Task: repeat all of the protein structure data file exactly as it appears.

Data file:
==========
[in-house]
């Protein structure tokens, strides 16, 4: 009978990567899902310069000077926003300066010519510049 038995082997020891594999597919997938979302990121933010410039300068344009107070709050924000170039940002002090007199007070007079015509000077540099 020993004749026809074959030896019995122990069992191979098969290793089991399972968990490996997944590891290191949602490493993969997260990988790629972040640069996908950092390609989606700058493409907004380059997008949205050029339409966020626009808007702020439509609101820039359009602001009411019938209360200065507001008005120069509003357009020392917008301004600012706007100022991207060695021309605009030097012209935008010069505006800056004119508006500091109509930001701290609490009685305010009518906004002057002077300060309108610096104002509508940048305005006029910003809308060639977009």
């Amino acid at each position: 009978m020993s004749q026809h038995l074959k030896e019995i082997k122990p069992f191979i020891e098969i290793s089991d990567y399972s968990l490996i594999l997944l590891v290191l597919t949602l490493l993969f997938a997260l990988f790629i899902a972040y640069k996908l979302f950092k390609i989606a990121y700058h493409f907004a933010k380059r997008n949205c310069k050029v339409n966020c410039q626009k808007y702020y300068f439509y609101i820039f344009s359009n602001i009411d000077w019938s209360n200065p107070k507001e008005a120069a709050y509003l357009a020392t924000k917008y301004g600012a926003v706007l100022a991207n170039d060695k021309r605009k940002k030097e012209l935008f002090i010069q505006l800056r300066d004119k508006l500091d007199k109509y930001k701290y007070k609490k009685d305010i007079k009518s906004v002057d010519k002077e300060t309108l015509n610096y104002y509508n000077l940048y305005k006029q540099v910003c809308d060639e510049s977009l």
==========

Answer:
[in-house]
């Protein structure tokens, strides 16, 4: 009978990567899902310069000077926003300066010519510049 038995082997020891594999597919997938979302990121933010410039300068344009107070709050924000170039940002002090007199007070007079015509000077540099 020993004749026809074959030896019995122990069992191979098969290793089991399972968990490996997944590891290191949602490493993969997260990988790629972040640069996908950092390609989606700058493409907004380059997008949205050029339409966020626009808007702020439509609101820039359009602001009411019938209360200065507001008005120069509003357009020392917008301004600012706007100022991207060695021309605009030097012209935008010069505006800056004119508006500091109509930001701290609490009685305010009518906004002057002077300060309108610096104002509508940048305005006029910003809308060639977009």
């Amino acid at each position: 009978m020993s004749q026809h038995l074959k030896e019995i082997k122990p069992f191979i020891e098969i290793s089991d990567y399972s968990l490996i594999l997944l590891v290191l597919t949602l490493l993969f997938a997260l990988f790629i899902a972040y640069k996908l979302f950092k390609i989606a990121y700058h493409f907004a933010k380059r997008n949205c310069k050029v339409n966020c410039q626009k808007y702020y300068f439509y609101i820039f344009s359009n602001i009411d000077w019938s209360n200065p107070k507001e008005a120069a709050y509003l357009a020392t924000k917008y301004g600012a926003v706007l100022a991207n170039d060695k021309r605009k940002k030097e012209l935008f002090i010069q505006l800056r300066d004119k508006l500091d007199k109509y930001k701290y007070k609490k009685d305010i007079k009518s906004v002057d010519k002077e300060t309108l015509n610096y104002y509508n000077l940048y305005k006029q540099v910003c809308d060639e510049s977009l």